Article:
“For some people, exposure to nature and engagement in both contemplative and adventurous activities can lead to improvements in their mental and physical health.”
What is Adventure Therapy?
Adventure Therapy is the use of adventure experiences, typically in nature, to engage a person on cognitive, affective, and behavioral levels. Adventure experiences are used to develop eustress, which is positive stress that happens when we are faced with a fun challenge. Eustress makes us feel good, keeping us motivated and working towards our goals.
Adventure Therapy in the United States started in the 1960s. However, the roots of Adventure Therapy can actually be traced back to the 1800s having derived from camping therapy. The idea of camping therapy led to the introduction of summer camps for kids as well as the use of nature and the environment for healing patients in mental health hospitals. Over the next century, camping therapy eventually evolved into what are today known as Ecotherapy, Adventure and Wilderness Therapies.
Rehab facilities may use adventure therapy as part of a holistic approach to treating the whole person. Adventure therapy has many benefits including providing structure, attainable goals, and a process and means for self-discovery and self-expression.
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There have been numerous studies and research completed that show the benefits of adventure therapy in relation to mental health and the long-term success of addiction recovery. Especially when combined with traditional therapy, adventure therapy:
Allows you to try new experiences and promotes the development of self-confidence.
Requires you to problem-solve and helps you develop positive ways of dealing with conflicts and challenges that occur in daily life.
Encourages you to explore your capabilities and limitations, contributing to greater self-awareness.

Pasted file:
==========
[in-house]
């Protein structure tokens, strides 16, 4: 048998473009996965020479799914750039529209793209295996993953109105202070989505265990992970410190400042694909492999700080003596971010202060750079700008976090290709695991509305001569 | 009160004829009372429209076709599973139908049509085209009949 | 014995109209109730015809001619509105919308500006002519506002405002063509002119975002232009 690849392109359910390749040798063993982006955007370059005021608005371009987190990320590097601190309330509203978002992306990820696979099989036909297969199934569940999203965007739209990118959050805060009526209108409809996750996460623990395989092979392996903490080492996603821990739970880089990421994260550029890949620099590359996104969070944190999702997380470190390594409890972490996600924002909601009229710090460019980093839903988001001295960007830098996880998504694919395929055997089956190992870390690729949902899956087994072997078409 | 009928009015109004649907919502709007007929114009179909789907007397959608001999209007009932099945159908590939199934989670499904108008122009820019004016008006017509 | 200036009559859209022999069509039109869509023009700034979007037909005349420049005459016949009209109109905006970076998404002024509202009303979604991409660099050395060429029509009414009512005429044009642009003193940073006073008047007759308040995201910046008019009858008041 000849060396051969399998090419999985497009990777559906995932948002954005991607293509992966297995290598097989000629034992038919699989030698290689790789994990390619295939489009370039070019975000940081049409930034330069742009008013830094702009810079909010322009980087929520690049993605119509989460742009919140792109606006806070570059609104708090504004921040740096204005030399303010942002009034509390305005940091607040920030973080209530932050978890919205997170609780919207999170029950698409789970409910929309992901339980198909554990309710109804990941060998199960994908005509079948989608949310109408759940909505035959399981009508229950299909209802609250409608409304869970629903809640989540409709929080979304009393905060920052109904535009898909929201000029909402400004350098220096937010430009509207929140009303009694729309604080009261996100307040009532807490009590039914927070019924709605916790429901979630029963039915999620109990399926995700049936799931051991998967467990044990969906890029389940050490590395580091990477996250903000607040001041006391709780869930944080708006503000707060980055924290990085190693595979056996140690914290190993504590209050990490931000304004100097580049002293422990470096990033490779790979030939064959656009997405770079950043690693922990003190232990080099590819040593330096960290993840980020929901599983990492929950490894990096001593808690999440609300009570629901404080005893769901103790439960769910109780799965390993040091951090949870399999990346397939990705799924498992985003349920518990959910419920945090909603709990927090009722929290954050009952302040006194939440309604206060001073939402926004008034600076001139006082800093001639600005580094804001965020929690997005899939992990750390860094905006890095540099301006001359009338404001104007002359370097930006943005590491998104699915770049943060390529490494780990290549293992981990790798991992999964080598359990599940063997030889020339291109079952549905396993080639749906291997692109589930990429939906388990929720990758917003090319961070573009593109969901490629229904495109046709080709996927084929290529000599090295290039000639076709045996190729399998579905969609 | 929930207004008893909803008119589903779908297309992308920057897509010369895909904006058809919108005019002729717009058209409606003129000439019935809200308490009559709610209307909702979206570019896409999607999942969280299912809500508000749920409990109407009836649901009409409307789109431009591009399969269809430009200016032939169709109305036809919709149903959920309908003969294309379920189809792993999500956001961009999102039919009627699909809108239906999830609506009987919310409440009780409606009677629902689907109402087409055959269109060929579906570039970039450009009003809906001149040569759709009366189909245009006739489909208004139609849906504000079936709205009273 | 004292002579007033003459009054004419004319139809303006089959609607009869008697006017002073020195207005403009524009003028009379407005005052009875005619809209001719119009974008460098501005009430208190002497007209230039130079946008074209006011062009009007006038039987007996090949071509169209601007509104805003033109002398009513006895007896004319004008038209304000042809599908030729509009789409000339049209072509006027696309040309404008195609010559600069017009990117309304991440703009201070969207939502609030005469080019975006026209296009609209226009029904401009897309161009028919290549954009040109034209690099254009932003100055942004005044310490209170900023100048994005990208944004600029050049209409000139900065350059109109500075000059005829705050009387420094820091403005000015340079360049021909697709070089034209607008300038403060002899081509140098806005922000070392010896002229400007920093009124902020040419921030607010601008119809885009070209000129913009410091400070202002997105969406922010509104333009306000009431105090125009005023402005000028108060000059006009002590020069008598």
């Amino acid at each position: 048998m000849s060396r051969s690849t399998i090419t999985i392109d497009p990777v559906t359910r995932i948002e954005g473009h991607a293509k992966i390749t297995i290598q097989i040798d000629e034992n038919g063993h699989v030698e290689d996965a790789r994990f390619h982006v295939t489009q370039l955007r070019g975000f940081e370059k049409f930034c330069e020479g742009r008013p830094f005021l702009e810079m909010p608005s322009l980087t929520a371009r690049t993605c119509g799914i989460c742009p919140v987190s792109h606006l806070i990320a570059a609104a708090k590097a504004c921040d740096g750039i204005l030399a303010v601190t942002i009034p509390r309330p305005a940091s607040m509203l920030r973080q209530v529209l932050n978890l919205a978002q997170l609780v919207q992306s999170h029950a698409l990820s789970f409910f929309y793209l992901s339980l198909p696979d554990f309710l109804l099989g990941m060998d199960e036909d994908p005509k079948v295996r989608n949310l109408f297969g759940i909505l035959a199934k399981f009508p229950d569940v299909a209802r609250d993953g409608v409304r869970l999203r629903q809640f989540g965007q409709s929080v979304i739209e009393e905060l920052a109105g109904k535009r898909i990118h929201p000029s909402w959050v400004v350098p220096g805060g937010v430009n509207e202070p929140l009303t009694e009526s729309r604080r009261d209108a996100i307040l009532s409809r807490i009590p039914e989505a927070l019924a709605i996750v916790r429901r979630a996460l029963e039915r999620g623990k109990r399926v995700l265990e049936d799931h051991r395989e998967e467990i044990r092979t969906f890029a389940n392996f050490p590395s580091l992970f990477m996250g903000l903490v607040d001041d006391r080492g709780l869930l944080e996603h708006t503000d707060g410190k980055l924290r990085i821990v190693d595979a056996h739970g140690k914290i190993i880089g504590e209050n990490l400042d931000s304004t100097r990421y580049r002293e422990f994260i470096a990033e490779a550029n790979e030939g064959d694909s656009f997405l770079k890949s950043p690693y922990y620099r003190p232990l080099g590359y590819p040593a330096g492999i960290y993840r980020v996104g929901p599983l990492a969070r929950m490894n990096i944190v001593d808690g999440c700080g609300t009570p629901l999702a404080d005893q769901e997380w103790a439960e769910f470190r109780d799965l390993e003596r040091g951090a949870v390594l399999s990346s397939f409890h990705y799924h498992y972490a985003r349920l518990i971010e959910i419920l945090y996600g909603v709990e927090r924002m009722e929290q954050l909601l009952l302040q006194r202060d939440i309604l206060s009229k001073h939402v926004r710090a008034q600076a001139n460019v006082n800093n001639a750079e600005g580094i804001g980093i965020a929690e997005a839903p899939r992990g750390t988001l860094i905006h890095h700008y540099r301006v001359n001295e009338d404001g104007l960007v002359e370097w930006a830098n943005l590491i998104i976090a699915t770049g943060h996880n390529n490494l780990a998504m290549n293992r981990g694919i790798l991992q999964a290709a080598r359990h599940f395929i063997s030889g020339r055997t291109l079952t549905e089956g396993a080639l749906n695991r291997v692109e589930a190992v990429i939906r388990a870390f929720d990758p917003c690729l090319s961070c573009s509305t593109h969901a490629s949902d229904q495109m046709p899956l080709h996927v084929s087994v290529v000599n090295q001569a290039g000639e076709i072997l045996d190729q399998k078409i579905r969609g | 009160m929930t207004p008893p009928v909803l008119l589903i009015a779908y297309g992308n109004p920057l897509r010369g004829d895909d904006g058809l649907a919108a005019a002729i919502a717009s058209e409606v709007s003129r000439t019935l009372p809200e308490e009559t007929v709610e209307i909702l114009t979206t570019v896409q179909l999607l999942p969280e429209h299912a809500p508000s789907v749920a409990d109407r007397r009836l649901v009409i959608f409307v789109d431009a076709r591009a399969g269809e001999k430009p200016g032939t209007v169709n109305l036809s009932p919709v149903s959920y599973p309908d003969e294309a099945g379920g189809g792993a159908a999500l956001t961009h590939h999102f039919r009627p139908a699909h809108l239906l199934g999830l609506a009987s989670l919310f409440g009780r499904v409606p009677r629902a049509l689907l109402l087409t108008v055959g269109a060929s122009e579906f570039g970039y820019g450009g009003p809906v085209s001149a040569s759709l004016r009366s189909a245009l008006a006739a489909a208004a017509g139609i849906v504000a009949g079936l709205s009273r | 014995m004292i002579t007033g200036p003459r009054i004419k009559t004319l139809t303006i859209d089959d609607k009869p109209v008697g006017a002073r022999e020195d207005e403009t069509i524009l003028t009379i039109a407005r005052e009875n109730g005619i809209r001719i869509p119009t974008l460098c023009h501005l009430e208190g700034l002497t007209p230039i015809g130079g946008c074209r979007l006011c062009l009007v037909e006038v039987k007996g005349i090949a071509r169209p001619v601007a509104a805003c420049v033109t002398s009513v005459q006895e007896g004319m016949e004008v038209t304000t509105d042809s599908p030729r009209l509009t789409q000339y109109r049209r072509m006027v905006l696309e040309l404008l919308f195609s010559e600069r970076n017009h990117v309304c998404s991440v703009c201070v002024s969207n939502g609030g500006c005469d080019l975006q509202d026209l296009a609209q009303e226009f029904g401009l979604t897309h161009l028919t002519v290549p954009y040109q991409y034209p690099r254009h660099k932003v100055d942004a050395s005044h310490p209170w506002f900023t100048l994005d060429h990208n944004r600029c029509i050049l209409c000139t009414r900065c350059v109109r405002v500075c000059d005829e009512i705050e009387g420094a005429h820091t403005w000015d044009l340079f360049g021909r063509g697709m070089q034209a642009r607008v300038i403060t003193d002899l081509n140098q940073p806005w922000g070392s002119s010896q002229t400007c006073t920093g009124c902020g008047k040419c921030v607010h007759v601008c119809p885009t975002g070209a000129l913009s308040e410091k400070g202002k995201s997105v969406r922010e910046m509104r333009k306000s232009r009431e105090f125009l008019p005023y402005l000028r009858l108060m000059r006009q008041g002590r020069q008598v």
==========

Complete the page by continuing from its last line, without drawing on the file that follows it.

Teaches communication, vulnerability and trust while engaging in activities with other individuals.
Decreases depression naturally. Being surrounded by nature boosts endorphins and dopamine production thereby increasing happiness and a better overall mood.
Approaches to Adventure Therapy
Adventure therapy typically consists of outdoor activities and can include various activities ranging from recreational to meditative. These activities are often grouped into different types such as:
Games: Fun games that are often mild or non-competitive teach spontaneity and promote friendships and bonding in a relaxed atmosphere.
Problem-solving Initiatives: These activities focus on challenges where the individual, by themself or within a group, must learn critical-thinking and problem-solving techniques to overcome an obstacle or reach a specific goal.
Trust Activities: These are teamwork activities designed to promote trust in your peers. Trust activities teach the importance of vulnerability and relationships.
Wilderness Activities: There are many ways to participate in wilderness activities. These can range from mild recreation to more adventurous risk-based activities. In either instance, these activities build environmental awareness, cooperation, communication, self-awareness, and self-esteem.
“Utilized in a drug and alcohol rehabilitation setting, adventure therapy can also foster teamwork and social interactions. The resulting effects allow an individual greater success in life-long recovery..”